The National Air Traffic Service said its computer system went down at about 6 a.m. The system was running again two hours later, but airports said the backlog of flights would cause delays throughout the day.
"Our computer system is now fully operational and safety being our primary concern, we are now working to make sure those aircraft in the air and in need of landing should be able to do so to clear the delays," air traffic spokesman Adrian Yalland said.
He said the problem may have originated at an operations center in West Drayton, near Heathrow Airport, which controls air traffic over southeast England and all planes into and out of London's airports.
The air traffic service has been beset by problems since it was partially privatized in 2001. A $484 million center at Swanwick in southern England opened five years late in 2002.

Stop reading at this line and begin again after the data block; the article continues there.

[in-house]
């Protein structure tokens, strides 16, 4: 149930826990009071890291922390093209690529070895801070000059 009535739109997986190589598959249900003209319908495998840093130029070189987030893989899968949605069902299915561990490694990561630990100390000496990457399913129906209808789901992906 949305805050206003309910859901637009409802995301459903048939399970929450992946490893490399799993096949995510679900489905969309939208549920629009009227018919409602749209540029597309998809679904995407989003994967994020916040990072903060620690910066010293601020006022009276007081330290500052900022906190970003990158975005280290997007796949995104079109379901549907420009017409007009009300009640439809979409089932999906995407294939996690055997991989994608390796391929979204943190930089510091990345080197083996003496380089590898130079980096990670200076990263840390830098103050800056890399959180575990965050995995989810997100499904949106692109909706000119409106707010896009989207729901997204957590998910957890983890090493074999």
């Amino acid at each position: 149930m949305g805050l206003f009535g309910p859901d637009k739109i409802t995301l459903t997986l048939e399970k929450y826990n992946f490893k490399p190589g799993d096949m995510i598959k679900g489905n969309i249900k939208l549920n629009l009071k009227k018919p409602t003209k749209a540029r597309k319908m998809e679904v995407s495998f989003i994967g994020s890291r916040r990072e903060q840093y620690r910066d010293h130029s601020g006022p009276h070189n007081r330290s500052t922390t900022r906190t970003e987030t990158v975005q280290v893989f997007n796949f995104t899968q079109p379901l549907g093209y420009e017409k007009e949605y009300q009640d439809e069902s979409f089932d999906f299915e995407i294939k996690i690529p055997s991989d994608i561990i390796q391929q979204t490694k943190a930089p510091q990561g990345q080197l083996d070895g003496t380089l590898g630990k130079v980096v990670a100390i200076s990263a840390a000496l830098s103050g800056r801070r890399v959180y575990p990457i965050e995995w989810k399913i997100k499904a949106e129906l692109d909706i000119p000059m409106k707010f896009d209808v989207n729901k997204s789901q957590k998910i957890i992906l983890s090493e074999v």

The opening was delayed by problems with computer software, and the glitches continued for months afterward, as controllers misread aircraft altitudes and destinations because of hard-to-decipher computer screens. In at least one case, controllers mistook the Scottish city of Glasgow for Cardiff in Wales.
The company also was hit financially by the fall in trans-Atlantic traffic following the Sept. 11, 2001 terrorist attacks.
Transport Secretary Alistair Darling said Thursday's problem did not lie at Swanwick but at the older West Drayton center, which is due to be closed by 2007.
"If you want to know what is wrong with transport in this country it is that over decades successive governments did not spend enough on the infrastructure and air traffic control is no different," Darling told BBC radio.
However, he added, "The air traffic control system in this country is very good compared with other countries. We are putting the money in, it is making a difference."